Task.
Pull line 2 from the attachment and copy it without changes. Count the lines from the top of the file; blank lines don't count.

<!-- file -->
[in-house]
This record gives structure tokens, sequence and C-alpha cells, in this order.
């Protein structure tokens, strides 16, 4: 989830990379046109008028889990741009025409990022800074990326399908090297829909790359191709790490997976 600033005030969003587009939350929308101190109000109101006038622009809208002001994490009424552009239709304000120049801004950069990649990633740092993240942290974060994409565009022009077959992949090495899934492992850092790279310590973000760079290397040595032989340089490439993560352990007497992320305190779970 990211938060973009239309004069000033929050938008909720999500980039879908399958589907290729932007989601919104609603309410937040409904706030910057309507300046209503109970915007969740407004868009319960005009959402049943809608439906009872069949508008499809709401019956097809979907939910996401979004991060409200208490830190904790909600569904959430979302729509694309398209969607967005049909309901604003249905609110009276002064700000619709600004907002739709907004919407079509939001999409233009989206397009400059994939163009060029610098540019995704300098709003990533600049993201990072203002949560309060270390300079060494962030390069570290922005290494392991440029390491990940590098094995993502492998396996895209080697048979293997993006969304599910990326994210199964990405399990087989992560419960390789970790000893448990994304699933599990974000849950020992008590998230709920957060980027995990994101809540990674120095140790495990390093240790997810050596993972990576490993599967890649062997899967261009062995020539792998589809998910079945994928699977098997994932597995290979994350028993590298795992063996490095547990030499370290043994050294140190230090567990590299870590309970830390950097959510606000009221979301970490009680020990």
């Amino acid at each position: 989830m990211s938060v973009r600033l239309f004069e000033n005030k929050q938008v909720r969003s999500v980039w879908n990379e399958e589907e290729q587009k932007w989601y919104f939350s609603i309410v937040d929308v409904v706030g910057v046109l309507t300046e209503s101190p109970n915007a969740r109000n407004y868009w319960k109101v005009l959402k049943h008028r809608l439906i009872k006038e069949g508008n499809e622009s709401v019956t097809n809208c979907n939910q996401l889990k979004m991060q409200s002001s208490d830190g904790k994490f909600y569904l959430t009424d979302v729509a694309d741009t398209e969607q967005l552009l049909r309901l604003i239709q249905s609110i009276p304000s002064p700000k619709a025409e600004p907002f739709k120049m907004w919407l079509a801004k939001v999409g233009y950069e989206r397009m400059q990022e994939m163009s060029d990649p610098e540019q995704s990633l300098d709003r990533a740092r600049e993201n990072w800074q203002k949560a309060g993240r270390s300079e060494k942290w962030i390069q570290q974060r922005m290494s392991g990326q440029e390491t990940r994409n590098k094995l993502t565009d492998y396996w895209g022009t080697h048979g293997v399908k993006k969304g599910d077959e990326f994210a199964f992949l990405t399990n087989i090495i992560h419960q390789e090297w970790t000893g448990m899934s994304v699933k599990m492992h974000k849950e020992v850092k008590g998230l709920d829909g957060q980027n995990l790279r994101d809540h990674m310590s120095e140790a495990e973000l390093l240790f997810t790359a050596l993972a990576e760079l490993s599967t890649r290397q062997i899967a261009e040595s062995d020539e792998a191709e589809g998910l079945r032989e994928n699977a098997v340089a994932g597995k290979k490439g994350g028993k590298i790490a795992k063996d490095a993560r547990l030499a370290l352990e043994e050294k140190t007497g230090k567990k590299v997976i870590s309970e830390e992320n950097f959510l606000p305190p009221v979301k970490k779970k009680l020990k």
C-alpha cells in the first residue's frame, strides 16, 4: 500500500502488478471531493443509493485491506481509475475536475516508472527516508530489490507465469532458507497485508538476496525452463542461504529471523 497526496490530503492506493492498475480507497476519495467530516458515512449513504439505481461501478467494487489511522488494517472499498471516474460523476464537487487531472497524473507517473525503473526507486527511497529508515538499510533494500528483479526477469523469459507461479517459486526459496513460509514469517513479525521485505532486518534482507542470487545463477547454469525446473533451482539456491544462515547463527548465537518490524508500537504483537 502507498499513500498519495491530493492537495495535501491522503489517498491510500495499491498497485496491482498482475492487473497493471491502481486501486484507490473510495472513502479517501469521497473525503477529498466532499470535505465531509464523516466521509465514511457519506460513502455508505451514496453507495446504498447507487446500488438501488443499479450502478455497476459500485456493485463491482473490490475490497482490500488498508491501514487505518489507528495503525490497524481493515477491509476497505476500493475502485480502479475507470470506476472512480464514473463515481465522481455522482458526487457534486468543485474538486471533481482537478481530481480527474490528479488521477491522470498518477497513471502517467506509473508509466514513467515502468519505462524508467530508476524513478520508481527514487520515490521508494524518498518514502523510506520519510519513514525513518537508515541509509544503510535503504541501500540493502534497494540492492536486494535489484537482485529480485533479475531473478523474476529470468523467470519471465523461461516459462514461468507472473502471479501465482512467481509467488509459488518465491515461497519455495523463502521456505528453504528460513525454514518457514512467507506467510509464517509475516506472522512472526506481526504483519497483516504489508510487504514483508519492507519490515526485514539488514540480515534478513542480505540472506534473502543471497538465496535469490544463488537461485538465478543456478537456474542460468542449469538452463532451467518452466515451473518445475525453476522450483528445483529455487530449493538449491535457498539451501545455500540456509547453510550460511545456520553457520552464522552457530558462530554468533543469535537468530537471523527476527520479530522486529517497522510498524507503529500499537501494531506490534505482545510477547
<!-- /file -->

This record gives structure tokens, sequence and C-alpha cells, in this order.